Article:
8

This question was asked to me in an interview.

Suppose char *p=malloc(n) assigns more than n,say N bytes of memory are allocated and free(p) is used to free the memory allocated to p.

can heap manager perform such faulty allocation ? what happens now, will n bytes are freed or N bytes are freed?

is there any method to find how much memory is freed?

EDIT

is there any method to find how much memory is freed?

better than nothing,

mallinfo() can shed some light as pointed by "Fred Larson"

  • 6
    Why do you think such an allocation is faulty? Regardless of how many "actual" bytes malloc() allocated, you can use only n bytes, and free() will free all of the allocated bytes. Most malloc implementations allocate more space then requested for efficiency reasons. An implementation defines malloc and free, and by definition, they have to agree on a scheme of allocation. – Alok Singhal Feb 25 '10 at 17:59
8

Yes, that's what happens almost every time do you a malloc(). The malloc block header contains information about the the size of the block, and when free() is called, it returns that amount back to the heap. It's not faulty, it's expected operation.

A simple implementation might, for instance, store just the size of the block in the space immediately preceding the returned pointer. Then, free() would look something like this:

void free(void *ptr)
{
    size_t *size = (size_t *)ptr - 1;

    return_to_heap(ptr, *size);
}

Where return_to_heap() is used here to mean a function that does the actual work of returning the specified block of memory to the heap for future use.

  • Is there a method to find out how much memory is freed? – Rozuur Feb 25 '10 at 18:07
  • @rozuur: All memory allocated by malloc() will be freed by free(). I think your real question is how to find out how much memory was allocated. (And the answer? At least as much as was requested, if the allocation was successful.) – Bill Feb 25 '10 at 18:33
  • 1
    rozuur: look at this page: msdn.microsoft.com/en-us/library/ms220938(VS.80).aspx it gives an idea about what is actually done when you ask for a chunk of memory. Most implementations are very similar to this. – ThePosey Feb 25 '10 at 18:40
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    @rozuur The important point is it doesn't matter how big the allocation really is. These are implementation details and you shouldn't worry about them too much, unless you suspect they are causing you problems, which most of the time they will not. – asveikau Feb 25 '10 at 19:15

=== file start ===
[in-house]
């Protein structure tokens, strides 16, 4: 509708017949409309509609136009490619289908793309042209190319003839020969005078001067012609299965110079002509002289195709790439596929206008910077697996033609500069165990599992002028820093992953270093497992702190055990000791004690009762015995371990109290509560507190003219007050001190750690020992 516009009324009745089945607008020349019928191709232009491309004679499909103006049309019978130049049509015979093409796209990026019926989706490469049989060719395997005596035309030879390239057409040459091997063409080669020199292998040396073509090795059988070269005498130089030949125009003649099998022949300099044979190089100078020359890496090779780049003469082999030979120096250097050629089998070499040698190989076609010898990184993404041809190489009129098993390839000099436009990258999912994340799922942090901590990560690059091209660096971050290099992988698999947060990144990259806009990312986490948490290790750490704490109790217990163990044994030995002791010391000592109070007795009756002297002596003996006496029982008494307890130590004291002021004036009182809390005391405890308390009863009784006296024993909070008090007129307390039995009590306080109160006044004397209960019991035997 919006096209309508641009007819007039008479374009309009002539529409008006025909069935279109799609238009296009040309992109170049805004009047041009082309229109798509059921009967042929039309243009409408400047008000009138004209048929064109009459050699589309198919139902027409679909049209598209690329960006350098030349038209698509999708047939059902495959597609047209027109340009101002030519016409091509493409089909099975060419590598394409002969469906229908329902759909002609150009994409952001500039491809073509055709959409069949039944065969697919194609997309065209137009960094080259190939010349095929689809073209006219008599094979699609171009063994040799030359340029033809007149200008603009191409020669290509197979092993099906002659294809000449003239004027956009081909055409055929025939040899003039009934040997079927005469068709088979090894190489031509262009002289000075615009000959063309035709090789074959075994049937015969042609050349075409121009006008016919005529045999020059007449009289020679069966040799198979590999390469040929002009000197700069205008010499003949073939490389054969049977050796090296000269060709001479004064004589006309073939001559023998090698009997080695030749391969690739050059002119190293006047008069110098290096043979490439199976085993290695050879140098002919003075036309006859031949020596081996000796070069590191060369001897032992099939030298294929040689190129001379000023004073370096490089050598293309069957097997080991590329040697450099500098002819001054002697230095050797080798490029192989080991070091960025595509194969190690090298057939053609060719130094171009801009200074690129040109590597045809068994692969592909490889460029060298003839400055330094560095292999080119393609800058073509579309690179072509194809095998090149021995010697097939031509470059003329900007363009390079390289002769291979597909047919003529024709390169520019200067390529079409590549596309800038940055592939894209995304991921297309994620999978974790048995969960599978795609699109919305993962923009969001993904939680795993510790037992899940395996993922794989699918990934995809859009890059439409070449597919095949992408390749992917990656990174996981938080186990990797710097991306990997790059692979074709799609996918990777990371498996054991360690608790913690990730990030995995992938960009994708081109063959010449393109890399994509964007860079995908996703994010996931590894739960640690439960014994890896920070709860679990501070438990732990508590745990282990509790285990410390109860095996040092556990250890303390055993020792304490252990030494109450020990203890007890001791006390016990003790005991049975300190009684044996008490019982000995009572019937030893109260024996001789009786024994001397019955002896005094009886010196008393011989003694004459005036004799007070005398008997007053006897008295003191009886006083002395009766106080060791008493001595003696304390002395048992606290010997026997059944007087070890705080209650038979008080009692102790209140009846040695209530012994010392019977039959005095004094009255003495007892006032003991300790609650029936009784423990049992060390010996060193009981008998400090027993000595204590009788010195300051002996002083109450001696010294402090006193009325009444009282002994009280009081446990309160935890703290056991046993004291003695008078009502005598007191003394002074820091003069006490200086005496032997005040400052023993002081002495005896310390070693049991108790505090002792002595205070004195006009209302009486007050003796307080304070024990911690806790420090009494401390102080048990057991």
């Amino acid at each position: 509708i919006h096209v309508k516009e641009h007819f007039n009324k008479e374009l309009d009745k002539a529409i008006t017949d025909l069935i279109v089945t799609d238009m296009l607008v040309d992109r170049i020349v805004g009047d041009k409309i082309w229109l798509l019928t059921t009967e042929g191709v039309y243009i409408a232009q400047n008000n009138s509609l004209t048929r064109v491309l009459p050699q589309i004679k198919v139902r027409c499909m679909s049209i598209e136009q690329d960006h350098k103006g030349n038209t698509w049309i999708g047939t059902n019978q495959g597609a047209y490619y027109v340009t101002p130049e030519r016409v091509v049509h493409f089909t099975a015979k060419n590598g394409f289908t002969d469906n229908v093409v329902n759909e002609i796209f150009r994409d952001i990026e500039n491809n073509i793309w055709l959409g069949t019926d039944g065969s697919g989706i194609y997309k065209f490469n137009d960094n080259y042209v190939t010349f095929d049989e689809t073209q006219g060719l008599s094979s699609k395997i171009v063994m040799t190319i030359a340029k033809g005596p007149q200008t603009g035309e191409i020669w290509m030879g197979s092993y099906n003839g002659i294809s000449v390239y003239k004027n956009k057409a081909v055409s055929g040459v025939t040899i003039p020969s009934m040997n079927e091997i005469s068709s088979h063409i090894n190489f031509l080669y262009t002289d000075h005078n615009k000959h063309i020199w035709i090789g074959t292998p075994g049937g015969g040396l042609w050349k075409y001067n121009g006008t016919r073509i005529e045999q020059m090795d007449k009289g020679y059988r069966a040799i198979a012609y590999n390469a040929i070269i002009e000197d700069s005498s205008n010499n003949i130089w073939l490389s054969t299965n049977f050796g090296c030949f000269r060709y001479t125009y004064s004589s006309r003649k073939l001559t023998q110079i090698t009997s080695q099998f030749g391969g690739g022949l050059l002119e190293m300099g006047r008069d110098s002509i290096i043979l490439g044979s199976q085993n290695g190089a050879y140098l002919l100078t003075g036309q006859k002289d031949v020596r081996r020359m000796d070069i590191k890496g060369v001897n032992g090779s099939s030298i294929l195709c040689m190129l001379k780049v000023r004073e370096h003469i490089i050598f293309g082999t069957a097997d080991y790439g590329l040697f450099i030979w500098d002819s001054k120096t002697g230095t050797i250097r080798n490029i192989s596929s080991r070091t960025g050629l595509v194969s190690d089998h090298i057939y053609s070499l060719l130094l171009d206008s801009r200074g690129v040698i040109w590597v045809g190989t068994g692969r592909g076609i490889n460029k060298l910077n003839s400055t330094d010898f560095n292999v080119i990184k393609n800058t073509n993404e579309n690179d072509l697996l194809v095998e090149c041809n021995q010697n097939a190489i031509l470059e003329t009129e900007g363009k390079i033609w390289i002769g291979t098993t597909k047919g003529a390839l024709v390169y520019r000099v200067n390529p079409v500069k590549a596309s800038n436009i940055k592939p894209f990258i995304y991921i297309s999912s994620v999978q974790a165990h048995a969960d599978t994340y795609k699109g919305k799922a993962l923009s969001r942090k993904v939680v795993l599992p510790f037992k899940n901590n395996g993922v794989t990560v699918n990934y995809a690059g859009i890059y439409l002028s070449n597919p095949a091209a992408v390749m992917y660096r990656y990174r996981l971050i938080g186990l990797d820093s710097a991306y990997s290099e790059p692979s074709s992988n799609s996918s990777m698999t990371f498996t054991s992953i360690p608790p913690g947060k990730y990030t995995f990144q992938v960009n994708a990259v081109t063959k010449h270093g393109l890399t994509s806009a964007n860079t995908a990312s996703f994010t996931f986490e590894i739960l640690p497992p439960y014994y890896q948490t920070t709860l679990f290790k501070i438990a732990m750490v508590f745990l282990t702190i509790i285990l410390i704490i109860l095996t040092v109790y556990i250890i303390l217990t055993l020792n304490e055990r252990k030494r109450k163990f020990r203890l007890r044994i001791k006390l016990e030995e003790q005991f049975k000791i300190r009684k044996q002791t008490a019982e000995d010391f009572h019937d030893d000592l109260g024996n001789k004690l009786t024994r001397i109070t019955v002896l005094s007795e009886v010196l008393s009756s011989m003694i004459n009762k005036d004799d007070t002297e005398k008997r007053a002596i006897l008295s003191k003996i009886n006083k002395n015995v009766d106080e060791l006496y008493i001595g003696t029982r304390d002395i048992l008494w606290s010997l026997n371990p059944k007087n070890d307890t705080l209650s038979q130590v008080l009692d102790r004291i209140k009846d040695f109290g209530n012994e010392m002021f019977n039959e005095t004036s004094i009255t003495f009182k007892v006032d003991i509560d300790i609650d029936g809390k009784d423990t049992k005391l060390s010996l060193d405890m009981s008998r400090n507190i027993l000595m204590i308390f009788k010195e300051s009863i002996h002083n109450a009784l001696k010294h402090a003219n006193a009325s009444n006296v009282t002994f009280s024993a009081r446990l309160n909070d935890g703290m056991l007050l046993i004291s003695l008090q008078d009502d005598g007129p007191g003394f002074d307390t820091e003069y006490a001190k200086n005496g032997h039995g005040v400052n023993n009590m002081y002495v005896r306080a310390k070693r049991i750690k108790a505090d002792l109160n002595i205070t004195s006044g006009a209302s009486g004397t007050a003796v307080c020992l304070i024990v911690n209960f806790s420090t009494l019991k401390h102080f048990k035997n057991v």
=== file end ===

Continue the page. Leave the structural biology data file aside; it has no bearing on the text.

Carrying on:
• @Rozur, and for posterity! 1) All memory allocate will be released (N, as per the question). 2) Whether or not you can find out exactly how much memory is allocated depends on whether the memory manager publishes this information. 3) There is no standard function to obtain the number of bytes allocated by malloc() (although different vendors may choose to provide such a function). 4) Many memory managers round up n to the next power of two, thus ensuring you never waste more than half your memory. – André Caron Jul 9 '13 at 17:26
4

Yes, the heap manager is allowed to return a block of more than n bytes. It is completely safe (and required!) to free the returned pointer using free, and free will deallocate all of it.

Many heap implementations track their allocations by inserting blocks of metadata into the heap. free will look for that metadata to determine how much memory to deallocate. This is implementation-specific, though, so there's no way to know how much malloc gave you, and generally, you shouldn't care.

1

Generally the heap manager will free whatever it allocated. It stores this info somewhere, and looks it up when free() is called.

A heap manager is not "faulty" if it allocates more memory than was requested. Heap managers often work with fixed block sizes, and will round up to the next appropriate block size when satisfying a request. The heap manager's job is to be as efficient as possible, and often big efficiencies result from a few small inefficiencies.

  • "often big efficiencies result from a few small inefficiencies" Nice quote 8^) – caseman Feb 25 '10 at 19:10
1

This is the default behavior of malloc. It will return NULL or a pointer to a section of memory at least as long as the one you asked for. So yes free must be able to handle getting rid of memory longer than what was asked for.

Finding out how much memory was actually free or allocated is a platform specific question.

1

Other answers have explained well how the block size is handled. To find out how much memory is freed, the only solution I can think of is to call mallinfo() before and after the free.

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